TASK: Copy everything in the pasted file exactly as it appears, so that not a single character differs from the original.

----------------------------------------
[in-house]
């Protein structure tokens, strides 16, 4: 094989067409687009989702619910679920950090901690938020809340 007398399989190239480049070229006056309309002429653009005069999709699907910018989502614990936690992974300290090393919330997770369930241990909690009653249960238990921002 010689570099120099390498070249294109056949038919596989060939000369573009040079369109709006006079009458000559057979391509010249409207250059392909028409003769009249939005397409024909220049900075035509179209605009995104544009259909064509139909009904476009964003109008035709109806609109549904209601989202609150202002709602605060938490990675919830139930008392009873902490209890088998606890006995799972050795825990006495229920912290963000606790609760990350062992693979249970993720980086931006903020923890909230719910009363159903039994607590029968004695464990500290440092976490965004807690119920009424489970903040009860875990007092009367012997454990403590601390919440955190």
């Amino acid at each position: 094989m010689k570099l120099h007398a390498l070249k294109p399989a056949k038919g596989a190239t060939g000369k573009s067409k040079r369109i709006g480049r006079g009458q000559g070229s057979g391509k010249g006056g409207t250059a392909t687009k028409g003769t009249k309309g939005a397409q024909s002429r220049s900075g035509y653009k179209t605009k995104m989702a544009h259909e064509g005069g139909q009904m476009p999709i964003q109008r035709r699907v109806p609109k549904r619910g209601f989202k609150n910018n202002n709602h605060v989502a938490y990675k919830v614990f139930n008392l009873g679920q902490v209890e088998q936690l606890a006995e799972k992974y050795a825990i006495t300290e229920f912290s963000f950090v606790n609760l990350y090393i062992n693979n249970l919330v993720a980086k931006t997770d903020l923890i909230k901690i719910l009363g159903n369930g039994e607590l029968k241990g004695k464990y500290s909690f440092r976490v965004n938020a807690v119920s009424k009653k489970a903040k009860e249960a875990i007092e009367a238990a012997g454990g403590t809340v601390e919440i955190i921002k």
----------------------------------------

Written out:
[in-house]
């Protein structure tokens, strides 16, 4: 094989067409687009989702619910679920950090901690938020809340 007398399989190239480049070229006056309309002429653009005069999709699907910018989502614990936690992974300290090393919330997770369930241990909690009653249960238990921002 010689570099120099390498070249294109056949038919596989060939000369573009040079369109709006006079009458000559057979391509010249409207250059392909028409003769009249939005397409024909220049900075035509179209605009995104544009259909064509139909009904476009964003109008035709109806609109549904209601989202609150202002709602605060938490990675919830139930008392009873902490209890088998606890006995799972050795825990006495229920912290963000606790609760990350062992693979249970993720980086931006903020923890909230719910009363159903039994607590029968004695464990500290440092976490965004807690119920009424489970903040009860875990007092009367012997454990403590601390919440955190």
């Amino acid at each position: 094989m010689k570099l120099h007398a390498l070249k294109p399989a056949k038919g596989a190239t060939g000369k573009s067409k040079r369109i709006g480049r006079g009458q000559g070229s057979g391509k010249g006056g409207t250059a392909t687009k028409g003769t009249k309309g939005a397409q024909s002429r220049s900075g035509y653009k179209t605009k995104m989702a544009h259909e064509g005069g139909q009904m476009p999709i964003q109008r035709r699907v109806p609109k549904r619910g209601f989202k609150n910018n202002n709602h605060v989502a938490y990675k919830v614990f139930n008392l009873g679920q902490v209890e088998q936690l606890a006995e799972k992974y050795a825990i006495t300290e229920f912290s963000f950090v606790n609760l990350y090393i062992n693979n249970l919330v993720a980086k931006t997770d903020l923890i909230k901690i719910l009363g159903n369930g039994e607590l029968k241990g004695k464990y500290s909690f440092r976490v965004n938020a807690v119920s009424k009653k489970a903040k009860e249960a875990i007092e009367a238990a012997g454990g403590t809340v601390e919440i955190i921002k």